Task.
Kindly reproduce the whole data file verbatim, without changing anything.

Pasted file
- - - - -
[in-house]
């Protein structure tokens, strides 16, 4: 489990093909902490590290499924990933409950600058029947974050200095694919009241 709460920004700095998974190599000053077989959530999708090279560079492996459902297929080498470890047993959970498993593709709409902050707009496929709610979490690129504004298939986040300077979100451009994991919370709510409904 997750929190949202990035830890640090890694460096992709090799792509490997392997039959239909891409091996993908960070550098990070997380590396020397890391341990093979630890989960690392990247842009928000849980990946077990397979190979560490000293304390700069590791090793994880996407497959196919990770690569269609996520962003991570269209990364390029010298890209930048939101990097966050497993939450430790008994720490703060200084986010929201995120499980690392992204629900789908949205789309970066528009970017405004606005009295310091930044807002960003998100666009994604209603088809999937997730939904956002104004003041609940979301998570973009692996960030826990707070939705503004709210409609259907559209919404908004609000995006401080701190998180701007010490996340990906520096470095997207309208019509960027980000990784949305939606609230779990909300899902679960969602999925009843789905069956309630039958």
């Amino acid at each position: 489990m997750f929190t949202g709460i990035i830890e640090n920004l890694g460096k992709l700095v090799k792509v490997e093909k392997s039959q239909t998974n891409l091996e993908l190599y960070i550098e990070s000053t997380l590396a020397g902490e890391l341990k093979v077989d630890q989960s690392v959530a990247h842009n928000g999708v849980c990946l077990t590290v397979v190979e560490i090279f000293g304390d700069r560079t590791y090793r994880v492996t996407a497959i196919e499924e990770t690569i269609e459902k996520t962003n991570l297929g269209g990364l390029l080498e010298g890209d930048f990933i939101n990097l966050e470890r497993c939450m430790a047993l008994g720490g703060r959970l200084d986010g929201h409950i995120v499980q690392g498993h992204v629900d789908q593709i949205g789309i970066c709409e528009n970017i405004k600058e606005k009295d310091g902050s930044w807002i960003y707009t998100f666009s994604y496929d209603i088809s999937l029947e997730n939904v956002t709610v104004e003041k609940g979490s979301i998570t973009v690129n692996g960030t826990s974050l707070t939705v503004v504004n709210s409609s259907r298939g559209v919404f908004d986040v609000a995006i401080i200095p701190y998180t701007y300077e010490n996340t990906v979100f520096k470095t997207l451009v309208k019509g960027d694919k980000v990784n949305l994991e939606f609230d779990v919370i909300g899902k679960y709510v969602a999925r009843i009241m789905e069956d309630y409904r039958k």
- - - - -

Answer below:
[in-house]
């Protein structure tokens, strides 16, 4: 489990093909902490590290499924990933409950600058029947974050200095694919009241 709460920004700095998974190599000053077989959530999708090279560079492996459902297929080498470890047993959970498993593709709409902050707009496929709610979490690129504004298939986040300077979100451009994991919370709510409904 997750929190949202990035830890640090890694460096992709090799792509490997392997039959239909891409091996993908960070550098990070997380590396020397890391341990093979630890989960690392990247842009928000849980990946077990397979190979560490000293304390700069590791090793994880996407497959196919990770690569269609996520962003991570269209990364390029010298890209930048939101990097966050497993939450430790008994720490703060200084986010929201995120499980690392992204629900789908949205789309970066528009970017405004606005009295310091930044807002960003998100666009994604209603088809999937997730939904956002104004003041609940979301998570973009692996960030826990707070939705503004709210409609259907559209919404908004609000995006401080701190998180701007010490996340990906520096470095997207309208019509960027980000990784949305939606609230779990909300899902679960969602999925009843789905069956309630039958």
């Amino acid at each position: 489990m997750f929190t949202g709460i990035i830890e640090n920004l890694g460096k992709l700095v090799k792509v490997e093909k392997s039959q239909t998974n891409l091996e993908l190599y960070i550098e990070s000053t997380l590396a020397g902490e890391l341990k093979v077989d630890q989960s690392v959530a990247h842009n928000g999708v849980c990946l077990t590290v397979v190979e560490i090279f000293g304390d700069r560079t590791y090793r994880v492996t996407a497959i196919e499924e990770t690569i269609e459902k996520t962003n991570l297929g269209g990364l390029l080498e010298g890209d930048f990933i939101n990097l966050e470890r497993c939450m430790a047993l008994g720490g703060r959970l200084d986010g929201h409950i995120v499980q690392g498993h992204v629900d789908q593709i949205g789309i970066c709409e528009n970017i405004k600058e606005k009295d310091g902050s930044w807002i960003y707009t998100f666009s994604y496929d209603i088809s999937l029947e997730n939904v956002t709610v104004e003041k609940g979490s979301i998570t973009v690129n692996g960030t826990s974050l707070t939705v503004v504004n709210s409609s259907r298939g559209v919404f908004d986040v609000a995006i401080i200095p701190y998180t701007y300077e010490n996340t990906v979100f520096k470095t997207l451009v309208k019509g960027d694919k980000v990784n949305l994991e939606f609230d779990v919370i909300g899902k679960y709510v969602a999925r009843i009241m789905e069956d309630y409904r039958k």